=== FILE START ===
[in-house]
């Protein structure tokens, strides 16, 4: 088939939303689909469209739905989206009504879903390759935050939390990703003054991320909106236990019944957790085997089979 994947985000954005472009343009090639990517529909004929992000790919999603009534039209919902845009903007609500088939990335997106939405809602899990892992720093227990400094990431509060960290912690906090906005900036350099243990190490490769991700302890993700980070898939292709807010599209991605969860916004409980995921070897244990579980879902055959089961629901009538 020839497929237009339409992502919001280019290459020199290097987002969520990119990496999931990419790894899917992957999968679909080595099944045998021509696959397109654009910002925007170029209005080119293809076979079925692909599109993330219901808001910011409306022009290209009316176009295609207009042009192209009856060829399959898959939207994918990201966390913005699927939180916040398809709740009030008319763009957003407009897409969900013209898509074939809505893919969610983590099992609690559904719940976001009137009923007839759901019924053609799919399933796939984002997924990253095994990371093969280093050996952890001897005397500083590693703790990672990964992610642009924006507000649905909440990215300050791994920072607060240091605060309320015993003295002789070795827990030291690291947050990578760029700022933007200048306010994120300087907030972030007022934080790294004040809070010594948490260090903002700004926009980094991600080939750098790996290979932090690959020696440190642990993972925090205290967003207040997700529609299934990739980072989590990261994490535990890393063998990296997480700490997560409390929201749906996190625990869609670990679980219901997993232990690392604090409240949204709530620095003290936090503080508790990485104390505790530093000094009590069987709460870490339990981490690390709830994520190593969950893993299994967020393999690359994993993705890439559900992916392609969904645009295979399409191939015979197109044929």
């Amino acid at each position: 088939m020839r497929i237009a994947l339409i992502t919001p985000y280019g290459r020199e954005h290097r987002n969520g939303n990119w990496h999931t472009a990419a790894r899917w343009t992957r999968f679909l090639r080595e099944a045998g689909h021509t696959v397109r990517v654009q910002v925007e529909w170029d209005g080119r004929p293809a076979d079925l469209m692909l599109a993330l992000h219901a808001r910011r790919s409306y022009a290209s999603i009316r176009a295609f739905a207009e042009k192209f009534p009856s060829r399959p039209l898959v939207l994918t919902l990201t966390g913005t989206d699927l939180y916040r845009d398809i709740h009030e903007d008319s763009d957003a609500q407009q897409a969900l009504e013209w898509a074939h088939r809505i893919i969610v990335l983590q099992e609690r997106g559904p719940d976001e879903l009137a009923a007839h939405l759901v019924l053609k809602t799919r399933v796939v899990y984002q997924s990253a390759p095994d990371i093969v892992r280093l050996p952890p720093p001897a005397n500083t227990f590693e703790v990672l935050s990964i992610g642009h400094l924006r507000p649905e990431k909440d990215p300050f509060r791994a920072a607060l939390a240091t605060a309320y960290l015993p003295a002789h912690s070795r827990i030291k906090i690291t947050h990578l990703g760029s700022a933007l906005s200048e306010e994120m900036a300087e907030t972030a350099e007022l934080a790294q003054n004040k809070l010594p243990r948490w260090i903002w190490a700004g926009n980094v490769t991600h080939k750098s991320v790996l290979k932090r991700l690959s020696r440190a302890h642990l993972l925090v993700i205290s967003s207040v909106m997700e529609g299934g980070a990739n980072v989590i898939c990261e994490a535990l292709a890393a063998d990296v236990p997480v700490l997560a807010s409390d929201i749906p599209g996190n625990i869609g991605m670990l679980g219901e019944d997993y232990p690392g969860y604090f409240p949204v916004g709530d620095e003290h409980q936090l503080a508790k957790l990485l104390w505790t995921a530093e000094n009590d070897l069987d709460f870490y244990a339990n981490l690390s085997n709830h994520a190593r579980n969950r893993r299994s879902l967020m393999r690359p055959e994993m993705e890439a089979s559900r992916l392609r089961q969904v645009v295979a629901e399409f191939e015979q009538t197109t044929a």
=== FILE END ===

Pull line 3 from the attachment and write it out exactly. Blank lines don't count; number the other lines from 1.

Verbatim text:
């Amino acid at each position: 088939m020839r497929i237009a994947l339409i992502t919001p985000y280019g290459r020199e954005h290097r987002n969520g939303n990119w990496h999931t472009a990419a790894r899917w343009t992957r999968f679909l090639r080595e099944a045998g689909h021509t696959v397109r990517v654009q910002v925007e529909w170029d209005g080119r004929p293809a076979d079925l469209m692909l599109a993330l992000h219901a808001r910011r790919s409306y022009a290209s999603i009316r176009a295609f739905a207009e042009k192209f009534p009856s060829r399959p039209l898959v939207l994918t919902l990201t966390g913005t989206d699927l939180y916040r845009d398809i709740h009030e903007d008319s763009d957003a609500q407009q897409a969900l009504e013209w898509a074939h088939r809505i893919i969610v990335l983590q099992e609690r997106g559904p719940d976001e879903l009137a009923a007839h939405l759901v019924l053609k809602t799919r399933v796939v899990y984002q997924s990253a390759p095994d990371i093969v892992r280093l050996p952890p720093p001897a005397n500083t227990f590693e703790v990672l935050s990964i992610g642009h400094l924006r507000p649905e990431k909440d990215p300050f509060r791994a920072a607060l939390a240091t605060a309320y960290l015993p003295a002789h912690s070795r827990i030291k906090i690291t947050h990578l990703g760029s700022a933007l906005s200048e306010e994120m900036a300087e907030t972030a350099e007022l934080a790294q003054n004040k809070l010594p243990r948490w260090i903002w190490a700004g926009n980094v490769t991600h080939k750098s991320v790996l290979k932090r991700l690959s020696r440190a302890h642990l993972l925090v993700i205290s967003s207040v909106m997700e529609g299934g980070a990739n980072v989590i898939c990261e994490a535990l292709a890393a063998d990296v236990p997480v700490l997560a807010s409390d929201i749906p599209g996190n625990i869609g991605m670990l679980g219901e019944d997993y232990p690392g969860y604090f409240p949204v916004g709530d620095e003290h409980q936090l503080a508790k957790l990485l104390w505790t995921a530093e000094n009590d070897l069987d709460f870490y244990a339990n981490l690390s085997n709830h994520a190593r579980n969950r893993r299994s879902l967020m393999r690359p055959e994993m993705e890439a089979s559900r992916l392609r089961q969904v645009v295979a629901e399409f191939e015979q009538t197109t044929a």